The Pepsi Topaz

It was the Diner: the size of the castle ballroom, filled with tables for one, two, four, six, ten and fourteen. If you didn't like the tables—and, ever since The Posse had shown up, no one could blame you if you didn't—you could sit at one of booths which sat along the western and southern walls, or you could sit at the bar, which stretched alone along most of the northern wall.

Situated in the middle of the castle's second floor, the Diner had three entrances: the eastern entrance, which was the most popular; the western entrance, which the Military officers liked to use; and one behind the bar on the north wall, which led up to other parts of the castle. Along the south wall was the Infirmary, run by the King's advisor and head of scientific development, Camille. That, naturally enough, had no entrance facing the Diner.

The Diner really belonged to Princess Evangeline "Vangie" Lamley, but sometimes The Prodigal Lemmy came and helped her out for a few days. It was always busy; Vangie herself was there almost all the time, and even when she couldn't be there, there was always someone around to take over. The only times she missed were the mornings, because the Diner was usually empty until nine or so, when the officers of the Military came in to discuss current events about the Harpers and whether the War would begin early this year. Tonight, at half-past ten on a Wednesday evening, the place was pretty empty. Sherrie and her Posse, sitting at their usual table right inside the eastern door, were the closest to disruptive, trying to trip everyone who came through; even now someone stepped over Sherrie's foot as they came in, wise to her tricks.

The night had been quiet, Sherrie thought—too quiet for her liking. As she sat, mulling over several schemes to make things more interesting, she drained the last of the Pepsi in her glass, a couple of stray ice cubes banging off her nose. Just like that, inspiration struck, fizzing on her tongue, and she tapped softly on the table to get her Posse's attention. Grinning at them, she stashed her empty cup in another chair, stood up and strolled to the bar, which was gloriously empty except for the two kids who always sat way down at the eastern end.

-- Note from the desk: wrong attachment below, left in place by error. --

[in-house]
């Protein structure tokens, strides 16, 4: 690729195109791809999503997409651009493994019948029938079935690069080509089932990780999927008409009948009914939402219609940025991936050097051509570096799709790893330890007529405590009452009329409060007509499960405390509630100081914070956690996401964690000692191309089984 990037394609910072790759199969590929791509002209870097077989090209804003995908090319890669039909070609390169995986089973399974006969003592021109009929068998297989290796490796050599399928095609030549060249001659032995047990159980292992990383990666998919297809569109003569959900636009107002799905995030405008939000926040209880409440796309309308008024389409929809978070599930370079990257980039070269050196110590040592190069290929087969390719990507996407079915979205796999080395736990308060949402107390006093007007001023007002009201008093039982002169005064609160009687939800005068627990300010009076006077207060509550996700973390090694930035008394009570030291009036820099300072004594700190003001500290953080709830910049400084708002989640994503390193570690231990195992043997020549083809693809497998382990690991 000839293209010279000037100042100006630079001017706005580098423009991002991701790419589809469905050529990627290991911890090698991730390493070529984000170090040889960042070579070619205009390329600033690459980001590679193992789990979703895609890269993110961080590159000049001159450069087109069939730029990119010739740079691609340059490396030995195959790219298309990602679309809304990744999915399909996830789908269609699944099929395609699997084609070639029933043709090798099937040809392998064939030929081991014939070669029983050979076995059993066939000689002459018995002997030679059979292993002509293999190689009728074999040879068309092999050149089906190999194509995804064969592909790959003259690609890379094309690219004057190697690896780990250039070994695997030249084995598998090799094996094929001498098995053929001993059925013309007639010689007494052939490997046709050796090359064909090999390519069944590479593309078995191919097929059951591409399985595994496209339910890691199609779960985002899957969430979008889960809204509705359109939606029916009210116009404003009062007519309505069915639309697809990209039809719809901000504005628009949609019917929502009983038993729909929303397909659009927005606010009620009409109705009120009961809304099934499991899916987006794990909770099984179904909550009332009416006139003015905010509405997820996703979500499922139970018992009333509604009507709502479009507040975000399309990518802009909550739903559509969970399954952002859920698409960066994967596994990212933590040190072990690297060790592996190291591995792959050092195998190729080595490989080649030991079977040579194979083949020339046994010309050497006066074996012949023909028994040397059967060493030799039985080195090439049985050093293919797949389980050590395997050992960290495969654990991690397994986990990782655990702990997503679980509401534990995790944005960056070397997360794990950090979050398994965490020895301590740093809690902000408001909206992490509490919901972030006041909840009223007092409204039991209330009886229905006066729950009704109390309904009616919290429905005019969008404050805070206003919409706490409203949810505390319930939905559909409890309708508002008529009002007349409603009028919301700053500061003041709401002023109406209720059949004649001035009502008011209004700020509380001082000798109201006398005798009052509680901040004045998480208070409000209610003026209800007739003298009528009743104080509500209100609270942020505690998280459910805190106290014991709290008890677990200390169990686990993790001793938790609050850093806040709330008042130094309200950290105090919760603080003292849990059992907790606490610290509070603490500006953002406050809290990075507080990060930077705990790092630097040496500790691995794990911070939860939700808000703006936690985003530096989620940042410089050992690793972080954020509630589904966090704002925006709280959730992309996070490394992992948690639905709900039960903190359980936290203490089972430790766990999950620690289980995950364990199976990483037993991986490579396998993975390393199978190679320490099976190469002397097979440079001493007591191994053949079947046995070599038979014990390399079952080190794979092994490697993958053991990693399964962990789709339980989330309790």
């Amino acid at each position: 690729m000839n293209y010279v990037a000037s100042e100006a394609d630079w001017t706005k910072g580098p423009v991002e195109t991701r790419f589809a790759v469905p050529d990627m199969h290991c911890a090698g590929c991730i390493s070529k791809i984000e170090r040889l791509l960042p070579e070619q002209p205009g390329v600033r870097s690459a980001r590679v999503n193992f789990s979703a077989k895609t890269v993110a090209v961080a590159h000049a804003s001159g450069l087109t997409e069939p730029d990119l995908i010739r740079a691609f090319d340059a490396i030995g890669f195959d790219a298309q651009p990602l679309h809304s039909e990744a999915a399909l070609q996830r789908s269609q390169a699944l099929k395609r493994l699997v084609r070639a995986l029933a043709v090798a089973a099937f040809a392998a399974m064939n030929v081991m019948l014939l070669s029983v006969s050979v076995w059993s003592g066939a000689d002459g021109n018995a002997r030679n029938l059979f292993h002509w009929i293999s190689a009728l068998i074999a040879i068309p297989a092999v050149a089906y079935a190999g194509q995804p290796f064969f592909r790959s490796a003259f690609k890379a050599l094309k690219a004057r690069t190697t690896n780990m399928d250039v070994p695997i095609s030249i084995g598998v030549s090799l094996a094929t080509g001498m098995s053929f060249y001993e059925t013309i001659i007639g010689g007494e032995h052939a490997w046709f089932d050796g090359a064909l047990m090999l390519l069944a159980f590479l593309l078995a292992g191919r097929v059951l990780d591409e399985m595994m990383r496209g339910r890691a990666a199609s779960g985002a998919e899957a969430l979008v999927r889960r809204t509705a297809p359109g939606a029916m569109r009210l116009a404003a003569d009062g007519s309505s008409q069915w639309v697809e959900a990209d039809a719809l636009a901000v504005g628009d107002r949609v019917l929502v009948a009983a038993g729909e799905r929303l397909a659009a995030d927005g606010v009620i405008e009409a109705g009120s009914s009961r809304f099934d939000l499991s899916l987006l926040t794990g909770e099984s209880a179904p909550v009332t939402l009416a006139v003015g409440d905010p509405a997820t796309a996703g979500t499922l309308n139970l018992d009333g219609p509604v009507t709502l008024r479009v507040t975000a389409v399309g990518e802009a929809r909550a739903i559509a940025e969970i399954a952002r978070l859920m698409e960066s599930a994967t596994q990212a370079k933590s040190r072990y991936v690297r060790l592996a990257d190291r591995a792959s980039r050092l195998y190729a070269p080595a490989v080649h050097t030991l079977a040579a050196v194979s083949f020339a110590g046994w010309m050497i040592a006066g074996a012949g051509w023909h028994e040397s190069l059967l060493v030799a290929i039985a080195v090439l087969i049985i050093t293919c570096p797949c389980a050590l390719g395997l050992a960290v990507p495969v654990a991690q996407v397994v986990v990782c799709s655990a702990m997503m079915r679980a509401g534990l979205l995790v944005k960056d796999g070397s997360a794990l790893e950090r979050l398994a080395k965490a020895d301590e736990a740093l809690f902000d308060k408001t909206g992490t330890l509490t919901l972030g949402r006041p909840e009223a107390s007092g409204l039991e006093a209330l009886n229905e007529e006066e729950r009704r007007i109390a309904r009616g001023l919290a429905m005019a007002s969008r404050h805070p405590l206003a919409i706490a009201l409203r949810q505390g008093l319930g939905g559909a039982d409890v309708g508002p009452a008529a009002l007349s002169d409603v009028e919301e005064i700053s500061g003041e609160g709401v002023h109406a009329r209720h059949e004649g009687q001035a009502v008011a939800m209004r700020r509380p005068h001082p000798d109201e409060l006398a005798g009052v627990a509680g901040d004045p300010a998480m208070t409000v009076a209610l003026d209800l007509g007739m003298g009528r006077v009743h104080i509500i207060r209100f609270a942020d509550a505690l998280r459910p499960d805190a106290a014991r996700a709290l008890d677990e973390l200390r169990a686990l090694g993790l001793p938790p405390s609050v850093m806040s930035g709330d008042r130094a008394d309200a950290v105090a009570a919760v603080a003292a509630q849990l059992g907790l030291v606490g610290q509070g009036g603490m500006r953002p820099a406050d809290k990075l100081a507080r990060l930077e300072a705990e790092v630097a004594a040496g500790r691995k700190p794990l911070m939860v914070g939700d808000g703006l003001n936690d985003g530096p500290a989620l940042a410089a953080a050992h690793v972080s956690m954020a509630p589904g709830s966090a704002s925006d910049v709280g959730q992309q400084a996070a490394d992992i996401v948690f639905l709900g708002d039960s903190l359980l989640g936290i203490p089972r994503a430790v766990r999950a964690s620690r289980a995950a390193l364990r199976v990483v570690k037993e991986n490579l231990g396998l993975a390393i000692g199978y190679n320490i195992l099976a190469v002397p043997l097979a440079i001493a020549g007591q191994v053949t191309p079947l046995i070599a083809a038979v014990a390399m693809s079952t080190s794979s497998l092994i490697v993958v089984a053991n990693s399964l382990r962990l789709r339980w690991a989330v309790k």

At the bar, she leaned her elbows on the oak surface. "Hey, Lemmy," she called. "Send me a Pepsi down here, will you?"

Tall, skinny Lemmy, youngest of the three Lamley children, came strolling down to where Sherrie stood, holding a can of Pepsi in one hand. He looked at her, his eyes twinkling under the mop of his eccentrically-dyed hair (tonight, cotton-candy blue), and smiled. "T'sup?" He greeted casually. "Pretty quiet tonight, isn't it?"

"Yeah, I guess. I hadn't noticed," Sherrie shrugged, looking around.

Lemmy lifted his eyebrow, regarding her with a rather shrewd look. "You wouldn't happen to be trying to make trouble with Travis and Marchmaine, now would you?" He looked over at the table across the room where the two generals sat. Travis was tall, well over six feet in height, and skinny, with long hair that, through the strange combination of Camille's magic and her quasi-science, she had managed to turn the color of pure silver.

Off-duty tonight, Travis, dressed in jeans and a plain shirt, was joking over a beer with Marchmaine, his best friend in the whole world. Marchmaine was only about five-ten, short compared to Travis, and his hair wasn't really long; it was just a weird shade of Kool-aid red (the contrast this provided with his emerald eyes was one of his best-known features among the women of the castle). From the bar it was impossible to tell, but Sherrie knew that Marchmaine had a bunch of scratches and welts on his exposed skin from being outside in the thick jungle. His sleeveless shirt and cutoff shorts would show them off, no doubt.